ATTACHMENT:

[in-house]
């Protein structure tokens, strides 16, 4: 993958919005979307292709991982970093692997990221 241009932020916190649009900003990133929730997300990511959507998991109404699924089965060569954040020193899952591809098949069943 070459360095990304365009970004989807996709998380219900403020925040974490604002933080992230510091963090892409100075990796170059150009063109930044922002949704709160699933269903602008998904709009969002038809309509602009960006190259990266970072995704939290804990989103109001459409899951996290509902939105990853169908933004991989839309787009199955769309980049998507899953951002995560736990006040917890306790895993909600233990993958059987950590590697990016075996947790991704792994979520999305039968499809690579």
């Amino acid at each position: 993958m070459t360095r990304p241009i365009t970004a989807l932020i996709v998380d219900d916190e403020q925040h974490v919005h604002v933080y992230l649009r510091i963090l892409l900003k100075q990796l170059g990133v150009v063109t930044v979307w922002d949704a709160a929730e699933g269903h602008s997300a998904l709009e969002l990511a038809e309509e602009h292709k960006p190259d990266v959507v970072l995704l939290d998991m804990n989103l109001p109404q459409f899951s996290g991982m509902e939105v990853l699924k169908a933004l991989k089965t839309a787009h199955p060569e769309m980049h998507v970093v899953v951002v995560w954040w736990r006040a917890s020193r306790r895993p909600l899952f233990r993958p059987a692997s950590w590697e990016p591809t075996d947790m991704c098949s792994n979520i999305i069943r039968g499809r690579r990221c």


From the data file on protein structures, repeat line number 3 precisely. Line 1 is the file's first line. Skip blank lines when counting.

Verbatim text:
């Amino acid at each position: 993958m070459t360095r990304p241009i365009t970004a989807l932020i996709v998380d219900d916190e403020q925040h974490v919005h604002v933080y992230l649009r510091i963090l892409l900003k100075q990796l170059g990133v150009v063109t930044v979307w922002d949704a709160a929730e699933g269903h602008s997300a998904l709009e969002l990511a038809e309509e602009h292709k960006p190259d990266v959507v970072l995704l939290d998991m804990n989103l109001p109404q459409f899951s996290g991982m509902e939105v990853l699924k169908a933004l991989k089965t839309a787009h199955p060569e769309m980049h998507v970093v899953v951002v995560w954040w736990r006040a917890s020193r306790r895993p909600l899952f233990r993958p059987a692997s950590w590697e990016p591809t075996d947790m991704c098949s792994n979520i999305i069943r039968g499809r690579r990221c």